Energization of the windings causes some electromagnetic force to be applied to the rotor tending to rotate the same. Thus, it is possible to plot a curve of angular position or displacement of the rotor versus torque applied to the rotor, and it is also possible to plot a curve of rotor displacement versus output torque of the actuator. With the present invention, it is possible to select the portion of the torque curve which will define the operating range of the particular actuator by controlling the initial and second positions of the rotor.

According to one practice of the present invention, the return spring is sized to pull the rotor back somewhat from the inherent position which it seeks when the windings are de-energized. By so doing, the starting point of the operating range of the torque curve is selected. To minimize the strength of the return spring required, the permanent magnet should have an axis of magnetization which is properly oriented relative to the permanent magnet. An advantage of using a relatively weak return spring is that useful or output torque is increased. If the rotor is pulled back too far, a heavy return spring is required, and if the rotor is not pulled back at all from its natural de-energized position, it may not be possible to obtain a long stroke such as 40.

The present invention provides several ways for tailoring the torque curve to suit particular requirements. One way to tailor the torque curve is to change the direction of the axis of magnetization relative to the permanent magnet. For example, by moving the axis of magnetization toward the zone of intersection referred to hereinabove, torque near the end of the stroke is increased.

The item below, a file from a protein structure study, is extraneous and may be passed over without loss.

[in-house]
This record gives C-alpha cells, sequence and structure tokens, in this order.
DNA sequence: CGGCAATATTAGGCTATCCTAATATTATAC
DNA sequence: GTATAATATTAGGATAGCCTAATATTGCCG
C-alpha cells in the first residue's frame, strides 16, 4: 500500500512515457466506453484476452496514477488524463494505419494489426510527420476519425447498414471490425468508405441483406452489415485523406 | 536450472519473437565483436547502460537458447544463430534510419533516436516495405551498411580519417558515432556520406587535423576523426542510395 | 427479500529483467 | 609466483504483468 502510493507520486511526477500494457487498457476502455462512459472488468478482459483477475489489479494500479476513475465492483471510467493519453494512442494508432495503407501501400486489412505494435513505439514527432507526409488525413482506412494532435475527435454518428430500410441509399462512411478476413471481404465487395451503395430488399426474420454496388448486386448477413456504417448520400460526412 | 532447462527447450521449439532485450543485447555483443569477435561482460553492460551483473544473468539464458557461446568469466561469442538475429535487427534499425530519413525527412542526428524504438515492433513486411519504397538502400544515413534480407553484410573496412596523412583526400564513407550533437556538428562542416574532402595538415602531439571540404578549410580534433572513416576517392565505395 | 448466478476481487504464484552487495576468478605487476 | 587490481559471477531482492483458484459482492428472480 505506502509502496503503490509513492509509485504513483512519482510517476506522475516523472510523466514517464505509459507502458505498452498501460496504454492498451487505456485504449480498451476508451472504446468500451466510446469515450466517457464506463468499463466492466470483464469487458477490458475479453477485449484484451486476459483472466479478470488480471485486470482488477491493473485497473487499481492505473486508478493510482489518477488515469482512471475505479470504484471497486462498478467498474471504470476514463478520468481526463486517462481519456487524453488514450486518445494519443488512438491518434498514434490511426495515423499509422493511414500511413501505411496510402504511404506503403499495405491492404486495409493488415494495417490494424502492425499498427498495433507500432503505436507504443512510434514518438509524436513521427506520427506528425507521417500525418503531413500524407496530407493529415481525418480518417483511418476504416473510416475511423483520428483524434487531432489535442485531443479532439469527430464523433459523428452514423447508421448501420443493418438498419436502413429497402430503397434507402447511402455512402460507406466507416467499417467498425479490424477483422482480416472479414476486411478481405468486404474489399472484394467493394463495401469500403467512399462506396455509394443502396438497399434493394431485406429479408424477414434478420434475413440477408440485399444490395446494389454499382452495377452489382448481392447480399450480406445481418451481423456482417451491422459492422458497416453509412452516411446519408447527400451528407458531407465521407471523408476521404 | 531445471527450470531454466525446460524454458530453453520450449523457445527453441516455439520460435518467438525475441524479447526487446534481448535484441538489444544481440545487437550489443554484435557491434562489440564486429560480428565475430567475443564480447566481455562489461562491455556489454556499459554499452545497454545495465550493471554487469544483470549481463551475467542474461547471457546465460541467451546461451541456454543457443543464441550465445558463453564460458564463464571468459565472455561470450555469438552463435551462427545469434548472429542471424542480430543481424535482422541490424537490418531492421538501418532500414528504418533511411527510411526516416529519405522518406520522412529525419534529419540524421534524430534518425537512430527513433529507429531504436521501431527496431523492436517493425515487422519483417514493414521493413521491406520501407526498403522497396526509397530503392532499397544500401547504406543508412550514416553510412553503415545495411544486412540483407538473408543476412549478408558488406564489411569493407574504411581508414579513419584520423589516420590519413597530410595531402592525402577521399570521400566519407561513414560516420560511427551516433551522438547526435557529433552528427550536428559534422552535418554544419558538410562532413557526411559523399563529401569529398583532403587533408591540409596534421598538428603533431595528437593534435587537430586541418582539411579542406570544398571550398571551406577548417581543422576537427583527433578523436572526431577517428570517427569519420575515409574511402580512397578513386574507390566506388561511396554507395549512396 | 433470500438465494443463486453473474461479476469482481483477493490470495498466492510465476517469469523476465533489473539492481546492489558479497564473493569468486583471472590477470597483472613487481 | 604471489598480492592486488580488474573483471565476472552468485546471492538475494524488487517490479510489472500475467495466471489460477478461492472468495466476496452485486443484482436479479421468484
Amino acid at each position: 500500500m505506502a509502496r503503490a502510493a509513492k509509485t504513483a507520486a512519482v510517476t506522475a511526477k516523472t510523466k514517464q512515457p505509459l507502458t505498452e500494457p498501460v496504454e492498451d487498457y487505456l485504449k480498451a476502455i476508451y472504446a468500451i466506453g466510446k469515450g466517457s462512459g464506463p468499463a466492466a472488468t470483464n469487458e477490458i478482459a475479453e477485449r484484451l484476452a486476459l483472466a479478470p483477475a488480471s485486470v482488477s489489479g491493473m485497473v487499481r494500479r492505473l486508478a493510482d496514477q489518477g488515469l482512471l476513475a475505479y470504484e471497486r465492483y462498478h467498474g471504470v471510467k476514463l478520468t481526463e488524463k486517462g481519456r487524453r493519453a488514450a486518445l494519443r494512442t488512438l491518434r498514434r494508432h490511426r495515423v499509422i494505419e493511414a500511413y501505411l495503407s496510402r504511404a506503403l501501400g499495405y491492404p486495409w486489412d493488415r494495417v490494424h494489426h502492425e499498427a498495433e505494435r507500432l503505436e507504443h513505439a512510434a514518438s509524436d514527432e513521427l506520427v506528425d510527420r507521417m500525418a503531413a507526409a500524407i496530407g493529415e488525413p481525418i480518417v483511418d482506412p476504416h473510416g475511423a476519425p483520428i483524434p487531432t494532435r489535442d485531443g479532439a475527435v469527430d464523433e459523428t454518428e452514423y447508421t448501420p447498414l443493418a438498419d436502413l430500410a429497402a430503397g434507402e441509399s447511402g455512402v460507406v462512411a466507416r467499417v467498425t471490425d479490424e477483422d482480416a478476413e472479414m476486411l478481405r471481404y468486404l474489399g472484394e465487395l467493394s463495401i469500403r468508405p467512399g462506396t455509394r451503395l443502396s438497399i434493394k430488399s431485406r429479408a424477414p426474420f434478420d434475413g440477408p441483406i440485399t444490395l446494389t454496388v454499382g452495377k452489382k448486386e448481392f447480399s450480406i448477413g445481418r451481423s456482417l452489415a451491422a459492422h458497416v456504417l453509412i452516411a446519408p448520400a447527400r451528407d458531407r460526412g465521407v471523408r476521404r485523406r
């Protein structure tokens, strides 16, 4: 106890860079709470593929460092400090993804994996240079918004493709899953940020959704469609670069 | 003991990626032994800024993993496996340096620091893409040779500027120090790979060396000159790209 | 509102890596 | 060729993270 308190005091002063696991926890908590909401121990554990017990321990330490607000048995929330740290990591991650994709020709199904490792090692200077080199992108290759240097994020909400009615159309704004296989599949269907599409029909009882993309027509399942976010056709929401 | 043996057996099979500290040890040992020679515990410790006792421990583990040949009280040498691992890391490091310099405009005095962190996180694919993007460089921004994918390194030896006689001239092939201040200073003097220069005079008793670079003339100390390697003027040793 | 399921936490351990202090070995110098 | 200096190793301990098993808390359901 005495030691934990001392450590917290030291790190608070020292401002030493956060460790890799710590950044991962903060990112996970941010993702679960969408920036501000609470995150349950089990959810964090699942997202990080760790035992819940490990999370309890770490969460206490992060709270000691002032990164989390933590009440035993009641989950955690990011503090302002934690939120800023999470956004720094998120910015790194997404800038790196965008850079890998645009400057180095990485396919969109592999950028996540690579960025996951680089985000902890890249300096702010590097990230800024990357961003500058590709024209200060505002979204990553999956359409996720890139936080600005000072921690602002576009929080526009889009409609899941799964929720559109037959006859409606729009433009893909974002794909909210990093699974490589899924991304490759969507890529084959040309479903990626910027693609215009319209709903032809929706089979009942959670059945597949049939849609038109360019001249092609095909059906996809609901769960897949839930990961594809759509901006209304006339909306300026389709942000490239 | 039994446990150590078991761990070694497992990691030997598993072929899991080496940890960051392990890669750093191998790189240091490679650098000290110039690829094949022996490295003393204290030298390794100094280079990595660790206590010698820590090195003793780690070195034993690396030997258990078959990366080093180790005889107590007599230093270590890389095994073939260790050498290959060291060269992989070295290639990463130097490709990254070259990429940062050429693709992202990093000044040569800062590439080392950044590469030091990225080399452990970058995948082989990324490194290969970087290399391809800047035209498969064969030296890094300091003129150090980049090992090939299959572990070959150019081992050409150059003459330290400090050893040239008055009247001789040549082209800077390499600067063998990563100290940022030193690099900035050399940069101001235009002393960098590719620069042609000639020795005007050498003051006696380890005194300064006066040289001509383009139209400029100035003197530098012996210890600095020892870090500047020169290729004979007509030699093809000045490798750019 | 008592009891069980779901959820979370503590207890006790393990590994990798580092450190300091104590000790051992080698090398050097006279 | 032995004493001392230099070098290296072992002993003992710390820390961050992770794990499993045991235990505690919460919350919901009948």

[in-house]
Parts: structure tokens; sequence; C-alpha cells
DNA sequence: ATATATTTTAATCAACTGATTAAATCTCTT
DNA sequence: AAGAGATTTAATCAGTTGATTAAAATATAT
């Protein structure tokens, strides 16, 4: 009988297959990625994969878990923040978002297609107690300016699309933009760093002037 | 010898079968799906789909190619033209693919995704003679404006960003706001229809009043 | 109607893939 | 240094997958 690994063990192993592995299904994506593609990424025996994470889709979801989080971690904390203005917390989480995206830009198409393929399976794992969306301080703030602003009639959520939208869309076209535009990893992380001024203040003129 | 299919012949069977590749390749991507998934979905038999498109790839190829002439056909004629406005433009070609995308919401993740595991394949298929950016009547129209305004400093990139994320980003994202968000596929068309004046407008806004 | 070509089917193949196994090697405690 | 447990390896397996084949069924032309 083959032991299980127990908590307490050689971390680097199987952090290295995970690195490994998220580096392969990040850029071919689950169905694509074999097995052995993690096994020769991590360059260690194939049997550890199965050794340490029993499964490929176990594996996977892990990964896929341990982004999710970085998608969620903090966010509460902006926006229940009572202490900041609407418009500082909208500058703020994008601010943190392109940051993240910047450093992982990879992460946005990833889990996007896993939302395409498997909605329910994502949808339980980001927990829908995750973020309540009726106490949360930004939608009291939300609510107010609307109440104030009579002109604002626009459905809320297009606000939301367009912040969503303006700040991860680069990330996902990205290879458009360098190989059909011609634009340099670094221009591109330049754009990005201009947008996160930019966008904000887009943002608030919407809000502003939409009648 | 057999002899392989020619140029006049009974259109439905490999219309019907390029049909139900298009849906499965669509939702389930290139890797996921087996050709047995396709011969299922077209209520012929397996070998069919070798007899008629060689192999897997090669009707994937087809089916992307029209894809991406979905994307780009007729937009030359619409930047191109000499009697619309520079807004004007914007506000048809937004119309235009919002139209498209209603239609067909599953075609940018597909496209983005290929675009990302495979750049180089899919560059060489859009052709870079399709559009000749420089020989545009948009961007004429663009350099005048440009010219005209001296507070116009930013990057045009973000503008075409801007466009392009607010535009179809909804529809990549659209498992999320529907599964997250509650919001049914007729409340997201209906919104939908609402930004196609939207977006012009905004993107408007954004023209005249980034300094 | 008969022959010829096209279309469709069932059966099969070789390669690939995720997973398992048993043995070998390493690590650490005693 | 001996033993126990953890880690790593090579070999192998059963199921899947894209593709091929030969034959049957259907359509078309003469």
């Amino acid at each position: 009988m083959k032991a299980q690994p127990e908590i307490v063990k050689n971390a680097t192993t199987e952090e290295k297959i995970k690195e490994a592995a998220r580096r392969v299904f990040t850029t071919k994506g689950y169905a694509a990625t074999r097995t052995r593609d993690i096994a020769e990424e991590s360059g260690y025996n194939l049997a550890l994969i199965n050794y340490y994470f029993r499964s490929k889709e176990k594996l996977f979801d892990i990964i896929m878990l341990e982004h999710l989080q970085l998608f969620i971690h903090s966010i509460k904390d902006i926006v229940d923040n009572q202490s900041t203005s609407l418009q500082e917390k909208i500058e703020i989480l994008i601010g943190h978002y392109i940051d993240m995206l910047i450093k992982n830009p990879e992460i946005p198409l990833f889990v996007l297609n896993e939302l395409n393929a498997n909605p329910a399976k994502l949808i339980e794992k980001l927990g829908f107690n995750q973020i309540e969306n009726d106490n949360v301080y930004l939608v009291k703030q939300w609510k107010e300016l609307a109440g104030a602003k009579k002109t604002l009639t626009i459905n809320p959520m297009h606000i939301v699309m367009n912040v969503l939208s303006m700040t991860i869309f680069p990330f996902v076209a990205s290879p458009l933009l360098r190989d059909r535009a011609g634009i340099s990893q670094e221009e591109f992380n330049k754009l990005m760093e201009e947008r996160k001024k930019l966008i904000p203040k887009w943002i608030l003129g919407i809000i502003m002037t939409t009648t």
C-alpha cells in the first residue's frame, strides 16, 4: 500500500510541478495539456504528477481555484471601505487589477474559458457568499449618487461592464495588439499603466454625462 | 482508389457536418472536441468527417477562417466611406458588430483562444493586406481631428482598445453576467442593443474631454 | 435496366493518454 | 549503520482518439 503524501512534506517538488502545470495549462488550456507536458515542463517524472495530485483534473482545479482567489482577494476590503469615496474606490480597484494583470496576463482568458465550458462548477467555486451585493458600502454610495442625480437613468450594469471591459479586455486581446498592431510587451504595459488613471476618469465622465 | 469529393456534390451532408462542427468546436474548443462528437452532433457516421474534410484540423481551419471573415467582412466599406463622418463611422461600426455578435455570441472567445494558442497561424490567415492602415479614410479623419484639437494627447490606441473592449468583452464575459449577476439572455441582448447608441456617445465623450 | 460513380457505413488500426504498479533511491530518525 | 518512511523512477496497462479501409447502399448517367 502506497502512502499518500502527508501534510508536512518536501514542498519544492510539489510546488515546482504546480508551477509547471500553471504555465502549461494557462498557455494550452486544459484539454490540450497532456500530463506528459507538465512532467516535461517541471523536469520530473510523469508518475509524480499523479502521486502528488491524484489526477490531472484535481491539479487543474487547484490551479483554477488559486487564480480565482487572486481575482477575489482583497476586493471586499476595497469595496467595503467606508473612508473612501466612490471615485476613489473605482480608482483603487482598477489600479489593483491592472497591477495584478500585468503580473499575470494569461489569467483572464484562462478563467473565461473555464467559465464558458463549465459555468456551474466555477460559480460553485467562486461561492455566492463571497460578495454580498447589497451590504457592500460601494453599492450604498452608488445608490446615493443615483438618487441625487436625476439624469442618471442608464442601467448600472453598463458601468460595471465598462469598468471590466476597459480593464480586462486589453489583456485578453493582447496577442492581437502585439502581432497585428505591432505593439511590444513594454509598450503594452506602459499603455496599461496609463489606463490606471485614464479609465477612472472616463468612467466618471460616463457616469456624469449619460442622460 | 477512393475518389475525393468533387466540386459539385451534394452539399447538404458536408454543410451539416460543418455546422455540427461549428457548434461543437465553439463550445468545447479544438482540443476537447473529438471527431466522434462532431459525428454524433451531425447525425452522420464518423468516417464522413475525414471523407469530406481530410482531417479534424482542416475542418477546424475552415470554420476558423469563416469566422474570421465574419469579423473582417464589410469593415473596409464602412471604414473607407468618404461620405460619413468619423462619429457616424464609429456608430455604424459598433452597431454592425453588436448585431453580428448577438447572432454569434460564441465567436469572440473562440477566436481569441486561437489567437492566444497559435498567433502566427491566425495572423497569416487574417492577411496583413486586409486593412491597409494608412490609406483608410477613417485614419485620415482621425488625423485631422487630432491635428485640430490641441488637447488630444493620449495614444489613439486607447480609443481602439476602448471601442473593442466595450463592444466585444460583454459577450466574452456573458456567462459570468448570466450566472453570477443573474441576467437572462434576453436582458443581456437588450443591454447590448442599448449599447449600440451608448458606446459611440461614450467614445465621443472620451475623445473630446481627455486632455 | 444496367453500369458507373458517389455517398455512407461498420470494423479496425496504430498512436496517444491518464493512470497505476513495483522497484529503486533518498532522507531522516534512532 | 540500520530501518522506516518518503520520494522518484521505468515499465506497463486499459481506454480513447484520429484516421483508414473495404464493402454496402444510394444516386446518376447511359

Shaping of the torque curve can also be accomplished by shaping of the region of relatively high reluctance. .For example, if the region of relatively high reluctance extends somewhat circumferentially of the axis of rotation of the rotor the torque curve tends to flatten out.

If the highly permeable shoes are utilized, the torque curve can be tailored by shaping of the shoes. For example, by progressively narrowing the shoes in the direction of rotation of the rotor, the torque curve tends to flatten out. This change is the result of the change in permanence caused by shaping of the shoes.